Document Type

Article

Publication Date

1-2014

Comments

This article has been peer reviewed. It is the author’s final published version in Stroke Volume 45, Issue 1, January 2014, Pages 54-58.

The published version is available at DOI: 10.1161/STROKEAHA.113.003038. Copyright © Lippincott, Williams & Wilkins

Abstract

BACKGROUND AND PURPOSE: Flow diverters are currently indicated for treatment of large and complex intracranial aneurysms. The purpose of this study was to determine whether the indications of flow diversion can be safely extended to unruptured, small, saccular aneurysms (<10 >mm) of the anterior circulation.

METHODS: Forty patients treated with the pipeline embolization device (PED) were matched in a 1:4 fashion with 160 patients treated with stent-assisted coiling based on patient age, sex, aneurysm location, and aneurysm size. Procedural complications, angiographic results, and clinical outcomes were analyzed and compared.

RESULTS: The rate of periprocedural complications was 5% in the PED group and 3% in the stent-coil group (P=0.7). In multivariable analysis, increasing age was the only predictor of complications. At follow-up, a higher proportion of aneurysms treated with PED (80%) achieved complete obliteration compared with stent-coiled aneurysms (70%) but the difference did not reach statistical significance (P=0.2). In multivariable analysis, increasing aneurysm size and aneurysm location were predictors of nonocclusion. The rate of favorable outcome (modified Rankin Scale, 0-2 and modified Rankin Scale, 0-1) was similar in the PED group and the coil group.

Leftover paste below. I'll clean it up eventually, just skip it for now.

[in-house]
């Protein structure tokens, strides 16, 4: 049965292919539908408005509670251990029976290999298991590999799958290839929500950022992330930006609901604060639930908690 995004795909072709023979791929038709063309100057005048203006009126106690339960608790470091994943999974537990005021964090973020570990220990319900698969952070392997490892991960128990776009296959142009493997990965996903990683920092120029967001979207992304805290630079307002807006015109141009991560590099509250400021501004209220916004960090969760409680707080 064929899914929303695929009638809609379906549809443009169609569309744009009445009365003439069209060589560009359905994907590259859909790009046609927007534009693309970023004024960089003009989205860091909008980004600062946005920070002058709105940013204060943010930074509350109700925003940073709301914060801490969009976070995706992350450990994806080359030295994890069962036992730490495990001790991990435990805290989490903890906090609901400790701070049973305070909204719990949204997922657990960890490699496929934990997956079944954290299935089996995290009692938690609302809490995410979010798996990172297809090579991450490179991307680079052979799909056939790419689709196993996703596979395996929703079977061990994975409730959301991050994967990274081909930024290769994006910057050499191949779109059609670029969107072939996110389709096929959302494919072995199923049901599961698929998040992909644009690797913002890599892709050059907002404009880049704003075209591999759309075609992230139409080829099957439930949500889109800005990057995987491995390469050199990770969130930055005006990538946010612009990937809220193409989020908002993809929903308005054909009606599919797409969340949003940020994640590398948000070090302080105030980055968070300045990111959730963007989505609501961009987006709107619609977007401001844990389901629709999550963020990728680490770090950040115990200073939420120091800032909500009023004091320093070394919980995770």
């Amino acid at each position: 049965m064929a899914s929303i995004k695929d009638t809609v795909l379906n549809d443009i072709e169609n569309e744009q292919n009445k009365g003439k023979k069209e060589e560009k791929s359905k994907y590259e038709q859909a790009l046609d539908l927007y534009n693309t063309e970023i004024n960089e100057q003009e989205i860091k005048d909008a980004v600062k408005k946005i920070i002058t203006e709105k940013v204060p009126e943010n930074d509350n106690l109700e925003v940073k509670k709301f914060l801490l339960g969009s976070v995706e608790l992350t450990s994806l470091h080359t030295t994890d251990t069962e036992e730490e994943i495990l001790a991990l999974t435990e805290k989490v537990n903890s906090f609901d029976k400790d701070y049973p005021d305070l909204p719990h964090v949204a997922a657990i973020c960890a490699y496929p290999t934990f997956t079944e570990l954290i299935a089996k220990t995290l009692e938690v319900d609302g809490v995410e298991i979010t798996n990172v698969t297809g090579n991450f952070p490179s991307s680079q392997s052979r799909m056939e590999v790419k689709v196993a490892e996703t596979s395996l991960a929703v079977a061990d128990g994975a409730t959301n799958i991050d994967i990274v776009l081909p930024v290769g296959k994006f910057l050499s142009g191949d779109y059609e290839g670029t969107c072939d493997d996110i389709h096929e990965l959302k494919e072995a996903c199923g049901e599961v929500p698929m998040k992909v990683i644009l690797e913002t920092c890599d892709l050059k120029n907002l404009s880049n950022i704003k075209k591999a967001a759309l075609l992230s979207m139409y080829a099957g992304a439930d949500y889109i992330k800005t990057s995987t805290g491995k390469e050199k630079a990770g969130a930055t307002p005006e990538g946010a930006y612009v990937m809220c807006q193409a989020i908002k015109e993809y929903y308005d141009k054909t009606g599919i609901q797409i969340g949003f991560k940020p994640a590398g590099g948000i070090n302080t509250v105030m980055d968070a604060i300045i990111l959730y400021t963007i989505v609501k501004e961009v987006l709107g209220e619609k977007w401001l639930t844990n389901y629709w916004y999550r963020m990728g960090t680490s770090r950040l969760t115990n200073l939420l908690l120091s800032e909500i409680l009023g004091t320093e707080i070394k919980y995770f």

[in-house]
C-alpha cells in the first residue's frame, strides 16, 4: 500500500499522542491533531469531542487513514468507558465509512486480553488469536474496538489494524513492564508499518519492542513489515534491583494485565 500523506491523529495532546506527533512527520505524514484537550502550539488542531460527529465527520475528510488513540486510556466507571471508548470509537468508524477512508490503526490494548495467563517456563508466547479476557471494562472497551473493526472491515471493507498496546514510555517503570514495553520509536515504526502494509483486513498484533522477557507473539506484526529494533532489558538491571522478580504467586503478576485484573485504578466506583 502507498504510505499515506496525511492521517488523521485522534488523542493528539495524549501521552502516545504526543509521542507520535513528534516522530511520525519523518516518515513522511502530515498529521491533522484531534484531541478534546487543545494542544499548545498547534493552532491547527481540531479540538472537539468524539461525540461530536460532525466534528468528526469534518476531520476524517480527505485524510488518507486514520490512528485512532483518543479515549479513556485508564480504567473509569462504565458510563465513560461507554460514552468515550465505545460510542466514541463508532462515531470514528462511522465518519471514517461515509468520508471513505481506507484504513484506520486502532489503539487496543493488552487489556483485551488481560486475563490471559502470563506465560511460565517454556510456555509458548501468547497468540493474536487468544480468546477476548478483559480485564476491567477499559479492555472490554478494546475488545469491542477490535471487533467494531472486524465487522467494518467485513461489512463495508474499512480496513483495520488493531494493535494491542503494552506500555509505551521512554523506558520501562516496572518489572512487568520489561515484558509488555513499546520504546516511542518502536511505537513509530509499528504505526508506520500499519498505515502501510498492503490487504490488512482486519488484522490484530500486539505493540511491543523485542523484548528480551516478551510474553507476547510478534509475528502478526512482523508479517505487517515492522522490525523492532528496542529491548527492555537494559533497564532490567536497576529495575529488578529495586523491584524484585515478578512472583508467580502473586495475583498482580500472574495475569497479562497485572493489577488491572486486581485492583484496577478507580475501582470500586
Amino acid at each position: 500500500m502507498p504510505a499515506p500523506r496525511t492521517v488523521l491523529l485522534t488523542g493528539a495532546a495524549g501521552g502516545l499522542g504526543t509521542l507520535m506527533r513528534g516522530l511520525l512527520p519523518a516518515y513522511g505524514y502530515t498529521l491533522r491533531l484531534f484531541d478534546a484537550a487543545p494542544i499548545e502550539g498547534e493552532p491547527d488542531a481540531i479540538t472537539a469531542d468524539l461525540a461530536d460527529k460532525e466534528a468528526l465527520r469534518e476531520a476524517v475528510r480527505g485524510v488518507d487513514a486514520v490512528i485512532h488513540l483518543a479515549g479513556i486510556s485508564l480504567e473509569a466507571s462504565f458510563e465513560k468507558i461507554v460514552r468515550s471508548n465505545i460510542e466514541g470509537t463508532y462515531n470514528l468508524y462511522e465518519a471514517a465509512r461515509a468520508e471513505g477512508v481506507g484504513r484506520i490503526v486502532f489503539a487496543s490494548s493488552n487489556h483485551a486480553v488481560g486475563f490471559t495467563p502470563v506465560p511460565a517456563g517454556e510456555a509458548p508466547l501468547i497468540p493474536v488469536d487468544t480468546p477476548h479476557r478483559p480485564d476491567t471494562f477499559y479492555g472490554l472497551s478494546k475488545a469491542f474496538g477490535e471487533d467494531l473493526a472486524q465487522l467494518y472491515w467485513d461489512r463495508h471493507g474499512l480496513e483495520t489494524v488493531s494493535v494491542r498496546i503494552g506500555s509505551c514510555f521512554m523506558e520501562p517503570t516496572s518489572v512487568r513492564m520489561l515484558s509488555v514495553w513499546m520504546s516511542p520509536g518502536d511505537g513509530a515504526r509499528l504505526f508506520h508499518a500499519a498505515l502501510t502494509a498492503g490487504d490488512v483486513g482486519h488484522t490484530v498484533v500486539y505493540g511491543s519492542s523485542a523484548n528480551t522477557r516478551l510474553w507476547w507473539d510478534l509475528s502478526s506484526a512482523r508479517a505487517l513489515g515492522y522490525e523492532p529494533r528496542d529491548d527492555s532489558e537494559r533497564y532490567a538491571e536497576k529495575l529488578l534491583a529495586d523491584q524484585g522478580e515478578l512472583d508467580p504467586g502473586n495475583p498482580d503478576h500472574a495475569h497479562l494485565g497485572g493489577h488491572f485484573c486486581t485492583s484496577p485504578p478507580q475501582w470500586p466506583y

CONCLUSIONS: The PED was associated with similar periprocedural risks, clinical outcomes, and angiographic results compared with stent-assisted coiling. These findings suggest that the indications of PED can be safely extended to small intracranial aneurysms that are amenable to conventional endovascular techniques. Larger studies with long-term follow-up are necessary to determine the optimal treatment that leads to the highest rate of obliteration and best clinical outcomes.

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